There are three options to really get to know this beautiful and historical castle and its surroundings, which, with their 25 hectares, are considered the largest botanical garden in Galicia. Turned into routes, there are three itineraries that go through the castle’s camellia garden, the vineyards or the surrounding forest. Let's discover them one by one:
- Camellias. This Eastern flower that floods the landscape with color is the undisputed star of the garden. Next to 800-year-old chestnut trees, the camellias can be counted by the dozens. There are up to 25 different varieties, of different colors, sizes and shapes, which accompany us from the very beginning of the stairway access to the park. When we start our way back to the castle, the ancient trees come into sight, trees that once had the privilege of being the first camellia plants in Galicia. Their antiquity adds appeal to the camellia-framed garden which, since 2012, has been recognized as an International Garden of Excellence. In terms of seniority, there is a clear winner: the Camellia japonica from the 19th century, the oldest in the entire park. In total, more than 200 camellias sway with the walker who, after leaving behind a camellia-lined entrance, discovers, between different shades, the reticulatas or the longicarpas.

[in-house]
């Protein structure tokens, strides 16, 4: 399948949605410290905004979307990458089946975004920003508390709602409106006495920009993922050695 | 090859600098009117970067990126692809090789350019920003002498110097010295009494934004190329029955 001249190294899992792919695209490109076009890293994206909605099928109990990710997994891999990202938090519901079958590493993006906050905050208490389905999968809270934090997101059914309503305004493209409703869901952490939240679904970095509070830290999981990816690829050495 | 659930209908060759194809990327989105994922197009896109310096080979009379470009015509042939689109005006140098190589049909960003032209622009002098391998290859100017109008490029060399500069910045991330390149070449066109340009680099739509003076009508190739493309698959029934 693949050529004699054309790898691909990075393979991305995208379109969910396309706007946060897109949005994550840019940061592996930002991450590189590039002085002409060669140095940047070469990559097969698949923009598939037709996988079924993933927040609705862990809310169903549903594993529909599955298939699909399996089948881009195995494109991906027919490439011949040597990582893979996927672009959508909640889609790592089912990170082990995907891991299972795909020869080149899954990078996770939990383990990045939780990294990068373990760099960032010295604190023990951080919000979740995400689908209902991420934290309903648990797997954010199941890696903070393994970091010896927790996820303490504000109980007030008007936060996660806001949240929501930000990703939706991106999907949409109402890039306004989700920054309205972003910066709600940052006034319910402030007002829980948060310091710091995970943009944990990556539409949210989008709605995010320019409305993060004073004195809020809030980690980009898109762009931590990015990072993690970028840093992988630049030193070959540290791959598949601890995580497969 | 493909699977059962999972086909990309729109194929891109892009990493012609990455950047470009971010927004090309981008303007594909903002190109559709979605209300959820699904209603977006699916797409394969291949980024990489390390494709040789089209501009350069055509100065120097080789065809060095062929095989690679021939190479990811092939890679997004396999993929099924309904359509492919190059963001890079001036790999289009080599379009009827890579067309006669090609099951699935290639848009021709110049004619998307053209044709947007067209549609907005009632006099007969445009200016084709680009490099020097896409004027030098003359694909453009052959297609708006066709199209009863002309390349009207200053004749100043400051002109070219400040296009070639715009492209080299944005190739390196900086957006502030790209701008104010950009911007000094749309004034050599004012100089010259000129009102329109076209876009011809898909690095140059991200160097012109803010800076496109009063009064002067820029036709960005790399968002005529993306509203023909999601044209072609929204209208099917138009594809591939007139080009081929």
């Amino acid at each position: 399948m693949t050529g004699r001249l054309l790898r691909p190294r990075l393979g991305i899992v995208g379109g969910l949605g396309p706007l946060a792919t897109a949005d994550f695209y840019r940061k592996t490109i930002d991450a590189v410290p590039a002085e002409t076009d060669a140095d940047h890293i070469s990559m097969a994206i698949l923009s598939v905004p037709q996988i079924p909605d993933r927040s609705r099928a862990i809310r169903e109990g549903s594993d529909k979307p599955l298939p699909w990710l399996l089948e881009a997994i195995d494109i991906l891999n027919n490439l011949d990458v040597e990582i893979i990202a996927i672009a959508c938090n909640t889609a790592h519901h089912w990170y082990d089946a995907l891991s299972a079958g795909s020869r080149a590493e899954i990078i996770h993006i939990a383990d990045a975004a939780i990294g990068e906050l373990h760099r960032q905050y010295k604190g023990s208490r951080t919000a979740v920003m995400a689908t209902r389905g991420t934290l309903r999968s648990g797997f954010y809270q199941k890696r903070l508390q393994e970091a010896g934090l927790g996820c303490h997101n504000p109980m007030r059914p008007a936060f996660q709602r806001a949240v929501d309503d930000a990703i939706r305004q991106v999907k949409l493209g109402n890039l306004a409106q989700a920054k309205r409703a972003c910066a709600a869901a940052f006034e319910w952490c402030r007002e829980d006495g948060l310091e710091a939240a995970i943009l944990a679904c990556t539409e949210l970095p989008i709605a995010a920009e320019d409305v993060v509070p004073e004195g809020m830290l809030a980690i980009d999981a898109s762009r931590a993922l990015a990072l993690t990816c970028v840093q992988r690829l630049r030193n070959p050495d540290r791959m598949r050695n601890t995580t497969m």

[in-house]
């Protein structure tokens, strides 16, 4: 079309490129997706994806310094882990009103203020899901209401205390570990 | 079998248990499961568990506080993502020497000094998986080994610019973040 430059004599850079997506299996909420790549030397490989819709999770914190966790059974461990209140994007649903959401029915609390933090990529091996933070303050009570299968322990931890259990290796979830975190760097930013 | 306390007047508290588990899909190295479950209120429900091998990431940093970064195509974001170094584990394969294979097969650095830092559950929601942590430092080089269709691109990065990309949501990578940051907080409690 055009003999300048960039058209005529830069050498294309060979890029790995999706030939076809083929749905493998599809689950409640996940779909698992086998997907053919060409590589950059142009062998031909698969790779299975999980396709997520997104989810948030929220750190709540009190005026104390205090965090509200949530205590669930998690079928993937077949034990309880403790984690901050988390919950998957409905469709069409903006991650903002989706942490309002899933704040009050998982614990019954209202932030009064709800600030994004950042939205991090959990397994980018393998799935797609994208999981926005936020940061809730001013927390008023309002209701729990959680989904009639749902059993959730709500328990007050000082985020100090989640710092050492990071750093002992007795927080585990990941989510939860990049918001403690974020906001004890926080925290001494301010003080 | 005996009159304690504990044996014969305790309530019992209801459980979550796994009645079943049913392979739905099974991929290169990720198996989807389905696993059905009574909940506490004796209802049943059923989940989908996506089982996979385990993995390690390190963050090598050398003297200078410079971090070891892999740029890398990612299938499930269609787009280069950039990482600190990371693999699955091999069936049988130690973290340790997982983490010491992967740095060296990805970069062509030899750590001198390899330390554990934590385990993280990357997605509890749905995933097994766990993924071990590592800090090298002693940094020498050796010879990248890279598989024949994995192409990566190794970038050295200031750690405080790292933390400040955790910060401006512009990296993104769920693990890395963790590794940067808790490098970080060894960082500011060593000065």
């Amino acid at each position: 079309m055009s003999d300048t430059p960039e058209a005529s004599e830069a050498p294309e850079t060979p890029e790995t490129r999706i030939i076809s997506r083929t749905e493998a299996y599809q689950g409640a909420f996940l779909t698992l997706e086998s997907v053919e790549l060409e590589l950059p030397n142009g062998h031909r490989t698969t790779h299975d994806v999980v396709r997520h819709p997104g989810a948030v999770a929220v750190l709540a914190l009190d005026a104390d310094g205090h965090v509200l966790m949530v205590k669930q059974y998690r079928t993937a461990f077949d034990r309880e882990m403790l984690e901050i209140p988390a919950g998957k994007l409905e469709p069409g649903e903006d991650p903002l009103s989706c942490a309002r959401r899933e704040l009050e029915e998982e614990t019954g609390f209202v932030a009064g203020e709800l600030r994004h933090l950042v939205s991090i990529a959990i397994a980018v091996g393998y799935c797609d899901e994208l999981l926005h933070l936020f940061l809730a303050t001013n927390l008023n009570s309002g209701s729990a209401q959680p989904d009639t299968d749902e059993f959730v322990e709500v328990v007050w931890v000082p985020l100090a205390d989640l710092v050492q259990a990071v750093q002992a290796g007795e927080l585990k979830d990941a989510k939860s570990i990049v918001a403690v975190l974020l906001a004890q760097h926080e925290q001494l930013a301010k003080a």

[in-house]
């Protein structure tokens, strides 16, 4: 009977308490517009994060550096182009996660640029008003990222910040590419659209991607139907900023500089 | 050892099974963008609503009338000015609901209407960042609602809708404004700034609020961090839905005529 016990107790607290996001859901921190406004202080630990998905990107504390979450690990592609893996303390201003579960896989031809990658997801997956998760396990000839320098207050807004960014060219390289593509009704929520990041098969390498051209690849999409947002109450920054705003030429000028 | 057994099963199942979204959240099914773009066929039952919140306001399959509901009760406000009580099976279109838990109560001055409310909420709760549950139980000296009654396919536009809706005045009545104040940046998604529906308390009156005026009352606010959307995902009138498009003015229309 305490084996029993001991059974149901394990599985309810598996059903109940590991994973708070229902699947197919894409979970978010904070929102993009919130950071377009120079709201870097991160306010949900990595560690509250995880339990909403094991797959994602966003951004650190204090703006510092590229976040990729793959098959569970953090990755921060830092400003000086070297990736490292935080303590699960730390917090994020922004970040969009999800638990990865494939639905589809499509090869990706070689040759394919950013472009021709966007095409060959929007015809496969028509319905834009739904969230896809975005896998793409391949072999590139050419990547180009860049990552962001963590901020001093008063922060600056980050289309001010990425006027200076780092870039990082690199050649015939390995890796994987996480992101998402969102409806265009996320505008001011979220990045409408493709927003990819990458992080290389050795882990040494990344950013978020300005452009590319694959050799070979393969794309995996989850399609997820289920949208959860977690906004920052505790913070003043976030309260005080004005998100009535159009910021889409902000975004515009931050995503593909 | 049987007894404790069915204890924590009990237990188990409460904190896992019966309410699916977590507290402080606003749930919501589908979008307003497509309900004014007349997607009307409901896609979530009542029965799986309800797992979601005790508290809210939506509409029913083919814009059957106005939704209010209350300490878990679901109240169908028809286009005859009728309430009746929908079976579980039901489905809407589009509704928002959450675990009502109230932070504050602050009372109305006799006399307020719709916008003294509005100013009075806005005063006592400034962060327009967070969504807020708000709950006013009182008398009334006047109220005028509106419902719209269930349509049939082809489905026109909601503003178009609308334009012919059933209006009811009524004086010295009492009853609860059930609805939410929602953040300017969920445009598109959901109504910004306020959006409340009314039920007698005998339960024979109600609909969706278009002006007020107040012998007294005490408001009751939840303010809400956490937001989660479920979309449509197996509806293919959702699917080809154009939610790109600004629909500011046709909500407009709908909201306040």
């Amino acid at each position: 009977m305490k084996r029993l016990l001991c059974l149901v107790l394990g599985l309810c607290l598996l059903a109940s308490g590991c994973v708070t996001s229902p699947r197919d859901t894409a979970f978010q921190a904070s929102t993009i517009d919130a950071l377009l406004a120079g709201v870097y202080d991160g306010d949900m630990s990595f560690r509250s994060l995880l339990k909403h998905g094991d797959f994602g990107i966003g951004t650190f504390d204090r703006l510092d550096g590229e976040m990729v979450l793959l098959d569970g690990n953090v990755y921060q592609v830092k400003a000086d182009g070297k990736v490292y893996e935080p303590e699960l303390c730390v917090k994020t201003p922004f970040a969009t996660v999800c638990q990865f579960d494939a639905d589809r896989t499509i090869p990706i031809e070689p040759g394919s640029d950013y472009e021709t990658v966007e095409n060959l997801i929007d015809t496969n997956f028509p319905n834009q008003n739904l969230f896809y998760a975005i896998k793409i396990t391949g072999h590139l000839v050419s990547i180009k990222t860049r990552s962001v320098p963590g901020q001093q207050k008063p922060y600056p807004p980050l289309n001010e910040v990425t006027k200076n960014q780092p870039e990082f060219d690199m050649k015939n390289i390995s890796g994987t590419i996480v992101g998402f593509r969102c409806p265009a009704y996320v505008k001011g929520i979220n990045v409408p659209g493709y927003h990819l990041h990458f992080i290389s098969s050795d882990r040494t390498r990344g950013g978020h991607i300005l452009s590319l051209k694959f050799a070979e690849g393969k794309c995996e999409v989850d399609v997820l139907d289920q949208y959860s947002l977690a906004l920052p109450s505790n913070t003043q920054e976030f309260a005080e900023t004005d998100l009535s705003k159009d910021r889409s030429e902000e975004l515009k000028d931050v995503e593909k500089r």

- The vineyards. Wine is an important part of As Rías Baixas’ idiosyncrasy and, in this case, the Soutomaior area is renowned for the high quality of its Albariños. When entering the vineyards of the castle, one can discover very different spaces: a central one, showing an almost garden-like planning, and another steeper one at the end of the property.
- The forest. This less fertile and less deep soil is transformed into a natural carpet: so is the forest land of Soutomaior. Large and hilly at the beginning, this itinerary has a mix of camellias and forest species so that the transit from the garden to the forest is very smooth. San Caetano chapel, a small creek and beautiful views accompany the walker, who receives shade and shelter from all kinds of species: ornamental shrubs, chestnuts, oaks, pines, eucalyptus, sweetgum, arbutus or laurels that rival each other, and all of them seem to win.